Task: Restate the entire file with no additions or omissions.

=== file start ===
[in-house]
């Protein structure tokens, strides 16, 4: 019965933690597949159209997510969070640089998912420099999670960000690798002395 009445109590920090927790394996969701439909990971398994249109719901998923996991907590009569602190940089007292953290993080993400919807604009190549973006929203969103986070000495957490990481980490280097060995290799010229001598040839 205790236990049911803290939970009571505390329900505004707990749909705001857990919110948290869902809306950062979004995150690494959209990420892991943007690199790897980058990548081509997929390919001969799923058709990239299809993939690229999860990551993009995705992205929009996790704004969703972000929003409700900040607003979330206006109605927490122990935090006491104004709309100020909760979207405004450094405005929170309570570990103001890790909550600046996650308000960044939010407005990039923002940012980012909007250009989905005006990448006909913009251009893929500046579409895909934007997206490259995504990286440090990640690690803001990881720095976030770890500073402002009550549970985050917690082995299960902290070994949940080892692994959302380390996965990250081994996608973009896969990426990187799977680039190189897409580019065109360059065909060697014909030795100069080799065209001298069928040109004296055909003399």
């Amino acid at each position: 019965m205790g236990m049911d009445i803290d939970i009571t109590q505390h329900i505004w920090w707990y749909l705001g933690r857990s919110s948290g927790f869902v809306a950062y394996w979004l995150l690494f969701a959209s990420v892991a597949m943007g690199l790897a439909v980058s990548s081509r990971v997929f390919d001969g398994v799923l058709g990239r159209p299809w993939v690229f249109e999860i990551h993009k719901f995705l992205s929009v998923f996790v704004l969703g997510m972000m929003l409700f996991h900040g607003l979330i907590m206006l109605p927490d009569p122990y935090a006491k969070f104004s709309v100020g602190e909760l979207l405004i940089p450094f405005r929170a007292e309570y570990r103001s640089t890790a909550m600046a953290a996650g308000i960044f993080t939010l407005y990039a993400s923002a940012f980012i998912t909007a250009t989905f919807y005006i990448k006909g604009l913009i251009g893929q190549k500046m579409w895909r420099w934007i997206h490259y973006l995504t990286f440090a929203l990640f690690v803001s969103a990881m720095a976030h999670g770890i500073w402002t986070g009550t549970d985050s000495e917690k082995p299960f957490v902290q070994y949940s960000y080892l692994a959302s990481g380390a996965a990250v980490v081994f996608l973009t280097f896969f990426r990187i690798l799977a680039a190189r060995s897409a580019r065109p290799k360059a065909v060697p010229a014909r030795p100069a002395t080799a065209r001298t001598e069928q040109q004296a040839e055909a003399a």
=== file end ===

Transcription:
[in-house]
């Protein structure tokens, strides 16, 4: 019965933690597949159209997510969070640089998912420099999670960000690798002395 009445109590920090927790394996969701439909990971398994249109719901998923996991907590009569602190940089007292953290993080993400919807604009190549973006929203969103986070000495957490990481980490280097060995290799010229001598040839 205790236990049911803290939970009571505390329900505004707990749909705001857990919110948290869902809306950062979004995150690494959209990420892991943007690199790897980058990548081509997929390919001969799923058709990239299809993939690229999860990551993009995705992205929009996790704004969703972000929003409700900040607003979330206006109605927490122990935090006491104004709309100020909760979207405004450094405005929170309570570990103001890790909550600046996650308000960044939010407005990039923002940012980012909007250009989905005006990448006909913009251009893929500046579409895909934007997206490259995504990286440090990640690690803001990881720095976030770890500073402002009550549970985050917690082995299960902290070994949940080892692994959302380390996965990250081994996608973009896969990426990187799977680039190189897409580019065109360059065909060697014909030795100069080799065209001298069928040109004296055909003399």
């Amino acid at each position: 019965m205790g236990m049911d009445i803290d939970i009571t109590q505390h329900i505004w920090w707990y749909l705001g933690r857990s919110s948290g927790f869902v809306a950062y394996w979004l995150l690494f969701a959209s990420v892991a597949m943007g690199l790897a439909v980058s990548s081509r990971v997929f390919d001969g398994v799923l058709g990239r159209p299809w993939v690229f249109e999860i990551h993009k719901f995705l992205s929009v998923f996790v704004l969703g997510m972000m929003l409700f996991h900040g607003l979330i907590m206006l109605p927490d009569p122990y935090a006491k969070f104004s709309v100020g602190e909760l979207l405004i940089p450094f405005r929170a007292e309570y570990r103001s640089t890790a909550m600046a953290a996650g308000i960044f993080t939010l407005y990039a993400s923002a940012f980012i998912t909007a250009t989905f919807y005006i990448k006909g604009l913009i251009g893929q190549k500046m579409w895909r420099w934007i997206h490259y973006l995504t990286f440090a929203l990640f690690v803001s969103a990881m720095a976030h999670g770890i500073w402002t986070g009550t549970d985050s000495e917690k082995p299960f957490v902290q070994y949940s960000y080892l692994a959302s990481g380390a996965a990250v980490v081994f996608l973009t280097f896969f990426r990187i690798l799977a680039a190189r060995s897409a580019r065109p290799k360059a065909v060697p010229a014909r030795p100069a002395t080799a065209r001298t001598e069928q040109q004296a040839e055909a003399a």